Reform has only one shot to go

Published 12:00 am Tuesday, December 17, 2002

MONTGOMERY &045; Outgoing Secretary of State Jim Bennett is of the opinion that 2003 is &uot;put up or shut up time&uot; for those interested in

making a major overhaul of Alabama’s 102-year-old Constitution.

&uot;If we don’t get it (constitutional reform) in ’03 I think the movement will lose steam,&uot; Bennett said.

Bennett is chairman of a commission created to suggest changes in the voluminous document.

He said that group’s report would be submitted to the legislature and Gov.-elect Bob Riley early in January.

Whether Riley will act on the recommendations with any gusto remains to be seen.

One of his chief supporters in his successful race for governor … the Alabama Farmers Federation … is firmly on record in opposition to a new constitution.

State School Supt. Ed Richardson almost matter of factly has announced that without an infusion of new revenue as many as 2,000 school employees could be laid off at the start of the 2003 fiscal year on Oct. 1.

His dire warning provoked a loud &uot;amen&uot; from Dr. Sandra Sims-deGraffenried, head of the Alabama Association of School Boards.

All of which suggests that Gov.-elect Riley better enjoy his Christmas holiday because it will not be a happy New Year.

It may be, as Yogi Berra used to put it, deja vu all over again when it comes time to appoint several new members to the Auburn University Board of Trustees next month.

The No. 1 goal of many Auburn alums is to remove State Sen. Lowell Barron, D-DeKalb, from the board. His term expires in January.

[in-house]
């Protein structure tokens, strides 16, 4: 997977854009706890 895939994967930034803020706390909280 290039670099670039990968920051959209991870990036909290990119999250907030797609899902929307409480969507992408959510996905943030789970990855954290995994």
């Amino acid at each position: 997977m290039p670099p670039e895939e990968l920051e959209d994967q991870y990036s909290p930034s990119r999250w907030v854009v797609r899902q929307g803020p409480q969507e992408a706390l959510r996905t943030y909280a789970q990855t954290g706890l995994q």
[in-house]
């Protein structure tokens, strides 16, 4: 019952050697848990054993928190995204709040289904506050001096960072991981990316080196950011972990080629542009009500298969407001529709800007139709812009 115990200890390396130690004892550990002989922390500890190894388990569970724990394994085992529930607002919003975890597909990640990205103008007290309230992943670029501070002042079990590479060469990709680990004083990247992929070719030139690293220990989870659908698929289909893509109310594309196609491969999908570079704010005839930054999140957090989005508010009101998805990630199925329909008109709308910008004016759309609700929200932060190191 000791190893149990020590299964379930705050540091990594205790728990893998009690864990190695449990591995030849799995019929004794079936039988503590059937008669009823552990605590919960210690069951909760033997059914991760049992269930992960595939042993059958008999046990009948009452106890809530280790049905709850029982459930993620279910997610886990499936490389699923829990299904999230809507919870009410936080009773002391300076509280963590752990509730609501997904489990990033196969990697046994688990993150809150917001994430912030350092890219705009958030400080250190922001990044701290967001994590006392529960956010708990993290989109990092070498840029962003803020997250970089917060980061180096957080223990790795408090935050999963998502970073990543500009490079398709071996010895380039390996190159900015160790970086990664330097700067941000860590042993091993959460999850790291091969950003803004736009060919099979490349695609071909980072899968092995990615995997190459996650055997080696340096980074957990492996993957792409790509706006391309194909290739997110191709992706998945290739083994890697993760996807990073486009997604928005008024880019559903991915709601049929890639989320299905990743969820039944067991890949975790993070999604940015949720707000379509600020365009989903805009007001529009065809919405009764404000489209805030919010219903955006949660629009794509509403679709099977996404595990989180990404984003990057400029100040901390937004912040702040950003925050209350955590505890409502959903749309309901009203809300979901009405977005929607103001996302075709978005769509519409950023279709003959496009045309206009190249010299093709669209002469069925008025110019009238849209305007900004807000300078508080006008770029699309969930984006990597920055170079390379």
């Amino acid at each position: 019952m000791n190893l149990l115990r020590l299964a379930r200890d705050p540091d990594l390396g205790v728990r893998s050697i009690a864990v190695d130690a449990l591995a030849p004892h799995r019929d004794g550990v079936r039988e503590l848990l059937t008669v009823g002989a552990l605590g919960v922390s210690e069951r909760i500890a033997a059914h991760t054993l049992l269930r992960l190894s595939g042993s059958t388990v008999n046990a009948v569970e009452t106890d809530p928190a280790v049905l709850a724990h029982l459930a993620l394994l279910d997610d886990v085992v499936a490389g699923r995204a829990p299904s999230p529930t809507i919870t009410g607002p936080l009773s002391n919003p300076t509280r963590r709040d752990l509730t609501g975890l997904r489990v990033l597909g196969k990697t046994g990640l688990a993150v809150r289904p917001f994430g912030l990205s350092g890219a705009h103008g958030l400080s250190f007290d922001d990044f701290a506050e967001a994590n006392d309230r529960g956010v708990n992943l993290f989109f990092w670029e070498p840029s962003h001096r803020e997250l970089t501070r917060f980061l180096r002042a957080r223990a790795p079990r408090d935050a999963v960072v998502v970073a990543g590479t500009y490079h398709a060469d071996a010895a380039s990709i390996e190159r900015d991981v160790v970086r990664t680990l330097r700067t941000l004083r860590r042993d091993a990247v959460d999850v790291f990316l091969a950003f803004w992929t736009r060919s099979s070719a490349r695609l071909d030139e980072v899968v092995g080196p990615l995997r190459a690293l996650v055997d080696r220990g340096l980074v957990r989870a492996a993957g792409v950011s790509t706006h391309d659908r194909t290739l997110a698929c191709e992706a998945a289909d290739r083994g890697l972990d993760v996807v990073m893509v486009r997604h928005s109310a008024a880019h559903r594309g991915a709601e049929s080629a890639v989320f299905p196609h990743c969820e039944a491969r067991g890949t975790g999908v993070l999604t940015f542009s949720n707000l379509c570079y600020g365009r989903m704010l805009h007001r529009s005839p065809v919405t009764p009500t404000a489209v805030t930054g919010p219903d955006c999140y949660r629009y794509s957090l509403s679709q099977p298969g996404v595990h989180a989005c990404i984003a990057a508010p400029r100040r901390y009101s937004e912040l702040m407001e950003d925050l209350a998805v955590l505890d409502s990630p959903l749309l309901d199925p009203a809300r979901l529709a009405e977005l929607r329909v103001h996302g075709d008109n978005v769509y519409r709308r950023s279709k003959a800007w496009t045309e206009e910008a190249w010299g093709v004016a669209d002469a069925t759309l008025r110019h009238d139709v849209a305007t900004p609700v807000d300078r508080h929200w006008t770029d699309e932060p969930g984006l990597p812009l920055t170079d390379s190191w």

However street talk has it that Barron has already locked up enough votes in the Senate to block the confirmation of anyone appointed by Gov.-elect Riley to succeed him, and under state law, Barron would continue to serve until his successor is confirmed.

This is precisely what happened a number of years ago during the second Fob James Administration when the Senate refused to confirm a replacement for Montgomery banker Bobby Lowder.

James wanted Phil Richardson, a retired Alfa Insurance executive, to fill Lowder’s seat but it never happened.

Even though it will not cost the taxpayers a penny, there has been some criticism of the elaborate plans being made for the Bob Riley Inauguration on Jan. 20.

It is expected that as much as $1 million will be spent on the event.

This comes at a time when incoming governors in several other states have announced low-key inaugurals because of the plight of the nation’s economy.

State Rep. Mike Hubbard, R-Auburn, who is coordinating the inauguration, defended the expense of the event, and he emphasized that it would not cost the taxpayers a penny.

Who will pick up the tab?

For one, many individuals and groups who were big contributors to Siegelman will be given the opportunity to make a public confession of their sins and become born-again Riley supporters, and be sure every lobbyist worthy of the name will be given a similar opportunity to contribute to the expenses.

In fact, a flier was circulated among lobbyists last week which includes what might be called a rate card: Platinum Level: $50,000; Gold Level: $25,000; Silver Level: $15,000; Bronze Level: $10,000; and Inaugural Sponsor: $5,000.

A lot of folks have taken a beating on the stock market the past year but few took a bigger hit than Dr. David Bronner and the Retirement Systems of Alabama (RSA).

Dr. Bronner has reported that the assets of RSA dropped by $2.7 billion last year and at the end of the fiscal year totalled $22.3 billion.

This is simply more bad news for a state already in dire financial straits.

What this means is that the state will have to contribute more toward the pensions of workers in public schools, state and local government.

It is estimated that because of the drop in RSA investment earnings an additional $82 million will have to be made to the system by the state